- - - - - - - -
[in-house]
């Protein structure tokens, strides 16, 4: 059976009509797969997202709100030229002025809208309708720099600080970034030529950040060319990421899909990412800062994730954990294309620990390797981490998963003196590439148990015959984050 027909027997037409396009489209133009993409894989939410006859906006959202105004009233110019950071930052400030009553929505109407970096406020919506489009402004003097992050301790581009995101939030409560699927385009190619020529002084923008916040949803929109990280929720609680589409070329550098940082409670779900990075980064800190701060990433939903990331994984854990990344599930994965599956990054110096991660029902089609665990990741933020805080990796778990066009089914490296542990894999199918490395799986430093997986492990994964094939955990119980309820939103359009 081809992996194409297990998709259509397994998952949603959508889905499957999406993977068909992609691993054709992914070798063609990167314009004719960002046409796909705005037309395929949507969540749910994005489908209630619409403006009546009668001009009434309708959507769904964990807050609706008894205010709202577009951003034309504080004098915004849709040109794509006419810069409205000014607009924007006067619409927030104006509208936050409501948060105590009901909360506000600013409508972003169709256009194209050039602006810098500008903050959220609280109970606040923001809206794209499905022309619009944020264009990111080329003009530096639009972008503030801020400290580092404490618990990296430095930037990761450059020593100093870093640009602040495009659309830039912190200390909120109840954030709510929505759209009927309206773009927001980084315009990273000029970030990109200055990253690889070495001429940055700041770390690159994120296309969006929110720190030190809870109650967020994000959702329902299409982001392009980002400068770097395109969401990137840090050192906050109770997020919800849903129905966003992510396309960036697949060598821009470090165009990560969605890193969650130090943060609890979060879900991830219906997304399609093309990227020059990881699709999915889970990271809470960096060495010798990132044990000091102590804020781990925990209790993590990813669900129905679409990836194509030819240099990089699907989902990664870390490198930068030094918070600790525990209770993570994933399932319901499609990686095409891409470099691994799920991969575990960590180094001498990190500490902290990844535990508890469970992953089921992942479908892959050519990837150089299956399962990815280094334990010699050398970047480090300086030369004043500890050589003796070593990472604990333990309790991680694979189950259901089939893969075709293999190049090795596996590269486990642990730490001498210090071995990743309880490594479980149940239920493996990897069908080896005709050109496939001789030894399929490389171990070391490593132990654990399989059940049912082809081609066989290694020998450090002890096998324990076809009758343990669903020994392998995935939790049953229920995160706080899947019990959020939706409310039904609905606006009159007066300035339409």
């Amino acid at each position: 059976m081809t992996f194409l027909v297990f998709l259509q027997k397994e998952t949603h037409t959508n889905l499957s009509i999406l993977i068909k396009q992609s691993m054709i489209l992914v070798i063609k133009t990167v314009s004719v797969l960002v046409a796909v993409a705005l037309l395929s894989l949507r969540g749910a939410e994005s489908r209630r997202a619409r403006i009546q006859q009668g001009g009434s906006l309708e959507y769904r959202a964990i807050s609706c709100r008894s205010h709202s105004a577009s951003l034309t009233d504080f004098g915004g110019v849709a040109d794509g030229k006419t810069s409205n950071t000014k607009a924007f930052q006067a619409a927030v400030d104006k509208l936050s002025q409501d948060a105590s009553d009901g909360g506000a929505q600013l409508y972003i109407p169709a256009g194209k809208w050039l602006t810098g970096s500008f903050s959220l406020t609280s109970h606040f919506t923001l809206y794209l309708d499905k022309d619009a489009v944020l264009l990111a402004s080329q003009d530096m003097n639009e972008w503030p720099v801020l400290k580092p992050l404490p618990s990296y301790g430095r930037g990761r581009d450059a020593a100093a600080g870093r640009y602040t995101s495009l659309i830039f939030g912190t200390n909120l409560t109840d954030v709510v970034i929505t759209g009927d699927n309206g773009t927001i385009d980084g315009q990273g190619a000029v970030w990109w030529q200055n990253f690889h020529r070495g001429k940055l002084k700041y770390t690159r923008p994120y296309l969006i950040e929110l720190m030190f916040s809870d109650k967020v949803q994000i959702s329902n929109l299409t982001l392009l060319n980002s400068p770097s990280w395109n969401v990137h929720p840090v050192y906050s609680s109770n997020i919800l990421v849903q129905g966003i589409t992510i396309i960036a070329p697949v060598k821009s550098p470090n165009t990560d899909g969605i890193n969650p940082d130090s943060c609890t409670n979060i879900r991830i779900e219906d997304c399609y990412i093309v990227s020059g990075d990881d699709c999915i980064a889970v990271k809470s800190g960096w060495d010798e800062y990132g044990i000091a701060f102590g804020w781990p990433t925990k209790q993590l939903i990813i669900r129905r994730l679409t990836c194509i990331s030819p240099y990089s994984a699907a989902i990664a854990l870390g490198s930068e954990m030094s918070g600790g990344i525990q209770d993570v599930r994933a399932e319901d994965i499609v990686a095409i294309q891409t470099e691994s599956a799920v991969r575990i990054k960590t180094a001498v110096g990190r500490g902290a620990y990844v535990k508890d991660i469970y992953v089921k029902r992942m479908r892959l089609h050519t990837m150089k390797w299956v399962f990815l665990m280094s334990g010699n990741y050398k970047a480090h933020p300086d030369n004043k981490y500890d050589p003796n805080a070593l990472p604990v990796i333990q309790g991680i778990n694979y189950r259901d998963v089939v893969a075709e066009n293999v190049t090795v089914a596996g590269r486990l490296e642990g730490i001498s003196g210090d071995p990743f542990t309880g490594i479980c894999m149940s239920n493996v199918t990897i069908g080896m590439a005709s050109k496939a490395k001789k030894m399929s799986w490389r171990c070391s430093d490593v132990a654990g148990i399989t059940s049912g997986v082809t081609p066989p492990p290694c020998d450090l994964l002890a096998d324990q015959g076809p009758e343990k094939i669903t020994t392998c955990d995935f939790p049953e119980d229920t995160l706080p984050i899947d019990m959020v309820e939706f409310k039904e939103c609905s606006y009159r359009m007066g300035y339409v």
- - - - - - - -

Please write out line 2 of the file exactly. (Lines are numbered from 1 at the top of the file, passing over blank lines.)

């Protein structure tokens, strides 16, 4: 059976009509797969997202709100030229002025809208309708720099600080970034030529950040060319990421899909990412800062994730954990294309620990390797981490998963003196590439148990015959984050 027909027997037409396009489209133009993409894989939410006859906006959202105004009233110019950071930052400030009553929505109407970096406020919506489009402004003097992050301790581009995101939030409560699927385009190619020529002084923008916040949803929109990280929720609680589409070329550098940082409670779900990075980064800190701060990433939903990331994984854990990344599930994965599956990054110096991660029902089609665990990741933020805080990796778990066009089914490296542990894999199918490395799986430093997986492990994964094939955990119980309820939103359009 081809992996194409297990998709259509397994998952949603959508889905499957999406993977068909992609691993054709992914070798063609990167314009004719960002046409796909705005037309395929949507969540749910994005489908209630619409403006009546009668001009009434309708959507769904964990807050609706008894205010709202577009951003034309504080004098915004849709040109794509006419810069409205000014607009924007006067619409927030104006509208936050409501948060105590009901909360506000600013409508972003169709256009194209050039602006810098500008903050959220609280109970606040923001809206794209499905022309619009944020264009990111080329003009530096639009972008503030801020400290580092404490618990990296430095930037990761450059020593100093870093640009602040495009659309830039912190200390909120109840954030709510929505759209009927309206773009927001980084315009990273000029970030990109200055990253690889070495001429940055700041770390690159994120296309969006929110720190030190809870109650967020994000959702329902299409982001392009980002400068770097395109969401990137840090050192906050109770997020919800849903129905966003992510396309960036697949060598821009470090165009990560969605890193969650130090943060609890979060879900991830219906997304399609093309990227020059990881699709999915889970990271809470960096060495010798990132044990000091102590804020781990925990209790993590990813669900129905679409990836194509030819240099990089699907989902990664870390490198930068030094918070600790525990209770993570994933399932319901499609990686095409891409470099691994799920991969575990960590180094001498990190500490902290990844535990508890469970992953089921992942479908892959050519990837150089299956399962990815280094334990010699050398970047480090300086030369004043500890050589003796070593990472604990333990309790991680694979189950259901089939893969075709293999190049090795596996590269486990642990730490001498210090071995990743309880490594479980149940239920493996990897069908080896005709050109496939001789030894399929490389171990070391490593132990654990399989059940049912082809081609066989290694020998450090002890096998324990076809009758343990669903020994392998995935939790049953229920995160706080899947019990959020939706409310039904609905606006009159007066300035339409």